According to it, his early years were spent breaking broncs on a ranch in Montana, becoming a blood brother with the Blackfoot Indians, and reading the classics at age 12.
And that's only the beginning, his church biographers write.
He then traveled with his father across Asia, where he became a student of Eastern Religions and met with mystics and magicians.
The biographers continue to paint a pastoral picture of Hubbard.
But they don't tell it all — and they may have been a little less than accurate about what they did tell.
Here's the whole story, according to experts from an investigation conducted by the St. Petersburg (Fla.) Times.
"Documents seized by the FBI in 1977 during raids on Scientology offices show that Hubbard attended three different high schools during the years that he supposedly was traveling in Asia.
"In 1930, at the age of 19, Hubbard entered George Washington University, where he experienced a lackluster academic career.
"Placed on probation because of poor grades after his freshman year. He earned no degree.
"He did receive a degree of sorts in 1950 when he was awarded an honorary Ph.D. from Sequoia University, an unaccredited institution in Los Angeles. The university was closed in 1958 after the California Legislature enacted measures designed to shut down 'diploma mills,' says Roy Stevens of the California Department of Education.
"Despite his academic credentials, Hubbard —who flunked his college physics course— has boasted of being 'a scientist in the field of atomic and molecular phenomena. At least, that was my course in college.'
"During the 1930's Hubbard blazed a trail as something of an adventurer and explorer, his biographers say. He is reputed to have led expeditions to Alaska and the Caribbean before World War II.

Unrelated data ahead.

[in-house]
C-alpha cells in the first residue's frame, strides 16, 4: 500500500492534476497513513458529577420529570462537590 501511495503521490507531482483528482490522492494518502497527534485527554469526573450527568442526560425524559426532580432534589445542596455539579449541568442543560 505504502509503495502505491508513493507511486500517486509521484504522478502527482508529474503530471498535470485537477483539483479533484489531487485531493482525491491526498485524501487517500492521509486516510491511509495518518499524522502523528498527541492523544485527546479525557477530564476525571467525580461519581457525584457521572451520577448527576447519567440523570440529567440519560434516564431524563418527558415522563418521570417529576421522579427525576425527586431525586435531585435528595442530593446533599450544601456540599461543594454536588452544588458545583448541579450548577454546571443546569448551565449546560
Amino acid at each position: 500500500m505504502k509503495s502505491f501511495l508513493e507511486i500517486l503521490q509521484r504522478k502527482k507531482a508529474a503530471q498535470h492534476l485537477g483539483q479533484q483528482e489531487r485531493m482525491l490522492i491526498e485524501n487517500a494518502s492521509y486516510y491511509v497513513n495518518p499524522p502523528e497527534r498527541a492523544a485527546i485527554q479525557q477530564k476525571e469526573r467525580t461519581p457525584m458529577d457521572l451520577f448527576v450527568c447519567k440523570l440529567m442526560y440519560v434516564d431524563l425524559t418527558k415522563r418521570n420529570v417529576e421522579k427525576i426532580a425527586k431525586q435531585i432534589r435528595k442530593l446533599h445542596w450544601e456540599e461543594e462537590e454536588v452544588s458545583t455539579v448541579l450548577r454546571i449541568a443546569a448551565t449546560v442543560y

"It was during this period that he also began to make a name as a science fiction writer. One of his principal markets was a magazine called 'Astounding Science Fiction.'
"Hubbard wasn't in the same league as Robert Heinlein or A.E. van Vogt, but I would say he was one of about a dozen of our most popular authors, said Ben Bove, editor of 'Analog,' the later version of 'Astounding,' in 1976.
"Hubbard's literary career was interrupted by the war. He served in the US. Navy from 1941 to 1946, attaining the rank of lieutenant.
"He seems to have emerged from the Navy as a deeply troubled man, and a letter he wrote in 1947 to the Veterans Administration in Los Angeles, where he was living, indicated the depth of his despair.
"I cannot account for nor rise above long periods of moroseness and suicidal inclinations and have newly come to realize that I must first triumph above this before I can hope to rehabilitate myself at all.
"He went on to explain that he desired psychiatric help but could not afford it.
"During the early 1950's Hubbard often wrote to the FBI to complain about bizarre plots and schemes that he believed to be unfolding around him.
"This is an excerpt from one of the letters the FBI received from Hubbard:
"About two or three o'clock in the morning, (my) apartment was entered, I was knocked out, had a needle thrust into my heart to give it a jet of air to produce a coronary thrombosis and was given an electric shock with a 110—volt current. All this is very blurred to me.
I had no witnesses.
"By 1955, the FBI had tired of acknowledging the rambling, disjointed letters and the notation "appears mental" was made on one of them.
A text file of this newspaper article.